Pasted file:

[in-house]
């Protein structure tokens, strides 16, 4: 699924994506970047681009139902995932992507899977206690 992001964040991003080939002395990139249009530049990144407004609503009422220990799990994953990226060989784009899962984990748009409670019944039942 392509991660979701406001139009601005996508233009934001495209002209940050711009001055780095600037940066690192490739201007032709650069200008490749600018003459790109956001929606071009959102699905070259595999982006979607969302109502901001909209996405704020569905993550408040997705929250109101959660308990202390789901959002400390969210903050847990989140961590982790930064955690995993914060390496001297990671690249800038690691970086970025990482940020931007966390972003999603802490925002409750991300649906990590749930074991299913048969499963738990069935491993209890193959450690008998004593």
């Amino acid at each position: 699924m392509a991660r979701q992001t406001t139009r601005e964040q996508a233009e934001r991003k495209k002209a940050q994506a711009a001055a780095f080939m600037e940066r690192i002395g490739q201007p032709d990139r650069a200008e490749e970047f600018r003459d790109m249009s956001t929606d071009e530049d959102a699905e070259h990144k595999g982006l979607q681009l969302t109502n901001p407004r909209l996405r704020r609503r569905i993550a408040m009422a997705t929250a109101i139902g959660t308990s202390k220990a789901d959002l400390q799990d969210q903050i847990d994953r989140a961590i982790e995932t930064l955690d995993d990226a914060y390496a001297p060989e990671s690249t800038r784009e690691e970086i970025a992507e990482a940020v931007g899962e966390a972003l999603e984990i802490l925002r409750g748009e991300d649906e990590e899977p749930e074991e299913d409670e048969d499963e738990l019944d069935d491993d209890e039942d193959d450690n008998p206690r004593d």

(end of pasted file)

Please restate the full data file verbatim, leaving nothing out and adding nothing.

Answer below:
[in-house]
């Protein structure tokens, strides 16, 4: 699924994506970047681009139902995932992507899977206690 992001964040991003080939002395990139249009530049990144407004609503009422220990799990994953990226060989784009899962984990748009409670019944039942 392509991660979701406001139009601005996508233009934001495209002209940050711009001055780095600037940066690192490739201007032709650069200008490749600018003459790109956001929606071009959102699905070259595999982006979607969302109502901001909209996405704020569905993550408040997705929250109101959660308990202390789901959002400390969210903050847990989140961590982790930064955690995993914060390496001297990671690249800038690691970086970025990482940020931007966390972003999603802490925002409750991300649906990590749930074991299913048969499963738990069935491993209890193959450690008998004593």
């Amino acid at each position: 699924m392509a991660r979701q992001t406001t139009r601005e964040q996508a233009e934001r991003k495209k002209a940050q994506a711009a001055a780095f080939m600037e940066r690192i002395g490739q201007p032709d990139r650069a200008e490749e970047f600018r003459d790109m249009s956001t929606d071009e530049d959102a699905e070259h990144k595999g982006l979607q681009l969302t109502n901001p407004r909209l996405r704020r609503r569905i993550a408040m009422a997705t929250a109101i139902g959660t308990s202390k220990a789901d959002l400390q799990d969210q903050i847990d994953r989140a961590i982790e995932t930064l955690d995993d990226a914060y390496a001297p060989e990671s690249t800038r784009e690691e970086i970025a992507e990482a940020v931007g899962e966390a972003l999603e984990i802490l925002r409750g748009e991300d649906e990590e899977p749930e074991e299913d409670e048969d499963e738990l019944d069935d491993d209890e039942d193959d450690n008998p206690r004593d």